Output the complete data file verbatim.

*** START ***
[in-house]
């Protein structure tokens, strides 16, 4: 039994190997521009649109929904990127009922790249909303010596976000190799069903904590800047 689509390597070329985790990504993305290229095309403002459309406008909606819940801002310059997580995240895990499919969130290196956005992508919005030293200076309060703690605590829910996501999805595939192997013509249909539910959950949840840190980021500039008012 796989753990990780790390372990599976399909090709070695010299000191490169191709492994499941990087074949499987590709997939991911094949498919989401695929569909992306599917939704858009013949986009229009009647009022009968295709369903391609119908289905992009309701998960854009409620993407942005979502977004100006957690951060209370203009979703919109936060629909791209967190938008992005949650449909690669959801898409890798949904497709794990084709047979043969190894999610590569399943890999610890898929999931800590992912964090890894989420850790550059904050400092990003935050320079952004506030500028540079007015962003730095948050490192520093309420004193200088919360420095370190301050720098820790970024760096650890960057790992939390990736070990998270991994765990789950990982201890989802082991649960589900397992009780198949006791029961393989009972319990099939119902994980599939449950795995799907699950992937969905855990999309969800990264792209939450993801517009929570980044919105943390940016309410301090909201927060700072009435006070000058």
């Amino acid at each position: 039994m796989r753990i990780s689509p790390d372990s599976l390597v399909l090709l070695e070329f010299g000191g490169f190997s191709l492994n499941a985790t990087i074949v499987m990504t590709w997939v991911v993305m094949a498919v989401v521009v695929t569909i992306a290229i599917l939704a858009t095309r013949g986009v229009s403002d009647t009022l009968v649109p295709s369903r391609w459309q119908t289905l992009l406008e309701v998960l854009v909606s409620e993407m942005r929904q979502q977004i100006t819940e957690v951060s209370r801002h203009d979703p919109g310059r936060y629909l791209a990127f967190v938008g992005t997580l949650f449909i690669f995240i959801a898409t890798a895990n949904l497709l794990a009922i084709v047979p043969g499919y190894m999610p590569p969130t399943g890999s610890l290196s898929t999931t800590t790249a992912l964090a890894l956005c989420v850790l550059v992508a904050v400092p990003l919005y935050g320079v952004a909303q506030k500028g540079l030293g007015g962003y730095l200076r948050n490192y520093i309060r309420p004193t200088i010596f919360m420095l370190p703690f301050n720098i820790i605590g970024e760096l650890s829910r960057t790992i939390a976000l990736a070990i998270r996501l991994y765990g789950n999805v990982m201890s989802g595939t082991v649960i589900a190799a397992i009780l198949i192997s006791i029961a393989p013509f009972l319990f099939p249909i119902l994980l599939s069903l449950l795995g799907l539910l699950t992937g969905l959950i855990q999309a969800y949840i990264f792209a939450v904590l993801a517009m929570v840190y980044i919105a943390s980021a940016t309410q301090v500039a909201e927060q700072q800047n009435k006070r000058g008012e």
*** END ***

[in-house]
């Protein structure tokens, strides 16, 4: 039994190997521009649109929904990127009922790249909303010596976000190799069903904590800047 689509390597070329985790990504993305290229095309403002459309406008909606819940801002310059997580995240895990499919969130290196956005992508919005030293200076309060703690605590829910996501999805595939192997013509249909539910959950949840840190980021500039008012 796989753990990780790390372990599976399909090709070695010299000191490169191709492994499941990087074949499987590709997939991911094949498919989401695929569909992306599917939704858009013949986009229009009647009022009968295709369903391609119908289905992009309701998960854009409620993407942005979502977004100006957690951060209370203009979703919109936060629909791209967190938008992005949650449909690669959801898409890798949904497709794990084709047979043969190894999610590569399943890999610890898929999931800590992912964090890894989420850790550059904050400092990003935050320079952004506030500028540079007015962003730095948050490192520093309420004193200088919360420095370190301050720098820790970024760096650890960057790992939390990736070990998270991994765990789950990982201890989802082991649960589900397992009780198949006791029961393989009972319990099939119902994980599939449950795995799907699950992937969905855990999309969800990264792209939450993801517009929570980044919105943390940016309410301090909201927060700072009435006070000058």
């Amino acid at each position: 039994m796989r753990i990780s689509p790390d372990s599976l390597v399909l090709l070695e070329f010299g000191g490169f190997s191709l492994n499941a985790t990087i074949v499987m990504t590709w997939v991911v993305m094949a498919v989401v521009v695929t569909i992306a290229i599917l939704a858009t095309r013949g986009v229009s403002d009647t009022l009968v649109p295709s369903r391609w459309q119908t289905l992009l406008e309701v998960l854009v909606s409620e993407m942005r929904q979502q977004i100006t819940e957690v951060s209370r801002h203009d979703p919109g310059r936060y629909l791209a990127f967190v938008g992005t997580l949650f449909i690669f995240i959801a898409t890798a895990n949904l497709l794990a009922i084709v047979p043969g499919y190894m999610p590569p969130t399943g890999s610890l290196s898929t999931t800590t790249a992912l964090a890894l956005c989420v850790l550059v992508a904050v400092p990003l919005y935050g320079v952004a909303q506030k500028g540079l030293g007015g962003y730095l200076r948050n490192y520093i309060r309420p004193t200088i010596f919360m420095l370190p703690f301050n720098i820790i605590g970024e760096l650890s829910r960057t790992i939390a976000l990736a070990i998270r996501l991994y765990g789950n999805v990982m201890s989802g595939t082991v649960i589900a190799a397992i009780l198949i192997s006791i029961a393989p013509f009972l319990f099939p249909i119902l994980l599939s069903l449950l795995g799907l539910l699950t992937g969905l959950i855990q999309a969800y949840i990264f792209a939450v904590l993801a517009m929570v840190y980044i919105a943390s980021a940016t309410q301090v500039a909201e927060q700072q800047n009435k006070r000058g008012e």